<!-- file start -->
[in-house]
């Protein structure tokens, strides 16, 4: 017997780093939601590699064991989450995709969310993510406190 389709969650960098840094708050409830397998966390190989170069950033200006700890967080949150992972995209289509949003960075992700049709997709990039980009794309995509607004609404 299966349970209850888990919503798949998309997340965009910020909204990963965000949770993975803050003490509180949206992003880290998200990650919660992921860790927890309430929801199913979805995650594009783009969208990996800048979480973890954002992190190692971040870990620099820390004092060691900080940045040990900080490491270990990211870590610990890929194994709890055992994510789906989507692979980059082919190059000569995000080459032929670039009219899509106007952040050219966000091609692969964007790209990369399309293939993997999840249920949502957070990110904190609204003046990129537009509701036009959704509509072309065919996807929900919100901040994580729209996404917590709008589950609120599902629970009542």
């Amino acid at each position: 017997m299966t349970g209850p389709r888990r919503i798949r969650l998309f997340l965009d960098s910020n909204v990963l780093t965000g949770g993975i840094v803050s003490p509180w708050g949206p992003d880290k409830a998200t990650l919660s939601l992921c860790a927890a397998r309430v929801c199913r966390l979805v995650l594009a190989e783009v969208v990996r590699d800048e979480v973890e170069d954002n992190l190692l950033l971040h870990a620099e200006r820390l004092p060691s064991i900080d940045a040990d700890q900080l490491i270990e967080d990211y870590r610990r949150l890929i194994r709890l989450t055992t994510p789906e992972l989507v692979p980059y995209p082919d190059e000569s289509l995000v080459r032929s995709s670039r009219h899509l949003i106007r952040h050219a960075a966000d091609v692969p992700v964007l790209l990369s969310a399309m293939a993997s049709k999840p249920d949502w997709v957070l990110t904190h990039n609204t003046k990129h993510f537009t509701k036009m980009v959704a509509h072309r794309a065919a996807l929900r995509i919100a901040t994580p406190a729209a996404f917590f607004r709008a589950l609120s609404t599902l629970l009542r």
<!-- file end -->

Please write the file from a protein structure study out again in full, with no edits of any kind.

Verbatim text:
[in-house]
């Protein structure tokens, strides 16, 4: 017997780093939601590699064991989450995709969310993510406190 389709969650960098840094708050409830397998966390190989170069950033200006700890967080949150992972995209289509949003960075992700049709997709990039980009794309995509607004609404 299966349970209850888990919503798949998309997340965009910020909204990963965000949770993975803050003490509180949206992003880290998200990650919660992921860790927890309430929801199913979805995650594009783009969208990996800048979480973890954002992190190692971040870990620099820390004092060691900080940045040990900080490491270990990211870590610990890929194994709890055992994510789906989507692979980059082919190059000569995000080459032929670039009219899509106007952040050219966000091609692969964007790209990369399309293939993997999840249920949502957070990110904190609204003046990129537009509701036009959704509509072309065919996807929900919100901040994580729209996404917590709008589950609120599902629970009542």
């Amino acid at each position: 017997m299966t349970g209850p389709r888990r919503i798949r969650l998309f997340l965009d960098s910020n909204v990963l780093t965000g949770g993975i840094v803050s003490p509180w708050g949206p992003d880290k409830a998200t990650l919660s939601l992921c860790a927890a397998r309430v929801c199913r966390l979805v995650l594009a190989e783009v969208v990996r590699d800048e979480v973890e170069d954002n992190l190692l950033l971040h870990a620099e200006r820390l004092p060691s064991i900080d940045a040990d700890q900080l490491i270990e967080d990211y870590r610990r949150l890929i194994r709890l989450t055992t994510p789906e992972l989507v692979p980059y995209p082919d190059e000569s289509l995000v080459r032929s995709s670039r009219h899509l949003i106007r952040h050219a960075a966000d091609v692969p992700v964007l790209l990369s969310a399309m293939a993997s049709k999840p249920d949502w997709v957070l990110t904190h990039n609204t003046k990129h993510f537009t509701k036009m980009v959704a509509h072309r794309a065919a996807l929900r995509i919100a901040t994580p406190a729209a996404f917590f607004r709008a589950l609120s609404t599902l629970l009542r």